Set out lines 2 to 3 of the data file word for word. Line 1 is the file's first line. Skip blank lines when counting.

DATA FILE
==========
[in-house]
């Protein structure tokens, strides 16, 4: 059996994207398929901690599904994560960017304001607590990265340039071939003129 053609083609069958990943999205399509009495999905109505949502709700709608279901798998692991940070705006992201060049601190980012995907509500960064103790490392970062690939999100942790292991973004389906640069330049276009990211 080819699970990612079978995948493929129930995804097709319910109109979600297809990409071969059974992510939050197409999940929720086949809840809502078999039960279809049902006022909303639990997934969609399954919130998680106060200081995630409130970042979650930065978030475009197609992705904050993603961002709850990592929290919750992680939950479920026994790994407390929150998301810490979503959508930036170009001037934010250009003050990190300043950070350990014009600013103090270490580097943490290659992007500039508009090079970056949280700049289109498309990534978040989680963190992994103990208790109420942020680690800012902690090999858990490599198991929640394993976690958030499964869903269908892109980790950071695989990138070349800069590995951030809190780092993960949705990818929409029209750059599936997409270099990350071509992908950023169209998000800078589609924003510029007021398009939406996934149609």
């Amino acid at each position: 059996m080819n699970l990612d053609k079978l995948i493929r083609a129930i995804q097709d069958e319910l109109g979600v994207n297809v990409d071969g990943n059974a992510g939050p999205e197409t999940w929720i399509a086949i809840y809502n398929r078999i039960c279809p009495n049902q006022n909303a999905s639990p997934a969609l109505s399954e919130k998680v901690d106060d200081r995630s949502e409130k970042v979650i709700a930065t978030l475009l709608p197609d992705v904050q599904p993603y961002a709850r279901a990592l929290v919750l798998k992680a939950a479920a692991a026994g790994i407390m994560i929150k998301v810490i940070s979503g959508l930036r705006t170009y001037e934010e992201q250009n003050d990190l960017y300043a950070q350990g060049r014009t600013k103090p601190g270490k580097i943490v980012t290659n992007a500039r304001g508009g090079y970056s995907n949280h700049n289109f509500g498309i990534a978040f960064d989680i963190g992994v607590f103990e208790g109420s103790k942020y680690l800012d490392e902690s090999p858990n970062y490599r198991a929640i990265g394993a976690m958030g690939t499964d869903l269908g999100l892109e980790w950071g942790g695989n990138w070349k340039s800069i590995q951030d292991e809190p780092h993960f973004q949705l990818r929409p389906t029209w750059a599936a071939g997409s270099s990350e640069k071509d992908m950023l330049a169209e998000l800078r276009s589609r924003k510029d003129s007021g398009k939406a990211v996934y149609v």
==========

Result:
């Protein structure tokens, strides 16, 4: 059996994207398929901690599904994560960017304001607590990265340039071939003129 053609083609069958990943999205399509009495999905109505949502709700709608279901798998692991940070705006992201060049601190980012995907509500960064103790490392970062690939999100942790292991973004389906640069330049276009990211 080819699970990612079978995948493929129930995804097709319910109109979600297809990409071969059974992510939050197409999940929720086949809840809502078999039960279809049902006022909303639990997934969609399954919130998680106060200081995630409130970042979650930065978030475009197609992705904050993603961002709850990592929290919750992680939950479920026994790994407390929150998301810490979503959508930036170009001037934010250009003050990190300043950070350990014009600013103090270490580097943490290659992007500039508009090079970056949280700049289109498309990534978040989680963190992994103990208790109420942020680690800012902690090999858990490599198991929640394993976690958030499964869903269908892109980790950071695989990138070349800069590995951030809190780092993960949705990818929409029209750059599936997409270099990350071509992908950023169209998000800078589609924003510029007021398009939406996934149609």
């Amino acid at each position: 059996m080819n699970l990612d053609k079978l995948i493929r083609a129930i995804q097709d069958e319910l109109g979600v994207n297809v990409d071969g990943n059974a992510g939050p999205e197409t999940w929720i399509a086949i809840y809502n398929r078999i039960c279809p009495n049902q006022n909303a999905s639990p997934a969609l109505s399954e919130k998680v901690d106060d200081r995630s949502e409130k970042v979650i709700a930065t978030l475009l709608p197609d992705v904050q599904p993603y961002a709850r279901a990592l929290v919750l798998k992680a939950a479920a692991a026994g790994i407390m994560i929150k998301v810490i940070s979503g959508l930036r705006t170009y001037e934010e992201q250009n003050d990190l960017y300043a950070q350990g060049r014009t600013k103090p601190g270490k580097i943490v980012t290659n992007a500039r304001g508009g090079y970056s995907n949280h700049n289109f509500g498309i990534a978040f960064d989680i963190g992994v607590f103990e208790g109420s103790k942020y680690l800012d490392e902690s090999p858990n970062y490599r198991a929640i990265g394993a976690m958030g690939t499964d869903l269908g999100l892109e980790w950071g942790g695989n990138w070349k340039s800069i590995q951030d292991e809190p780092h993960f973004q949705l990818r929409p389906t029209w750059a599936a071939g997409s270099s990350e640069k071509d992908m950023l330049a169209e998000l800078r276009s589609r924003k510029d003129s007021g398009k939406a990211v996934y149609v």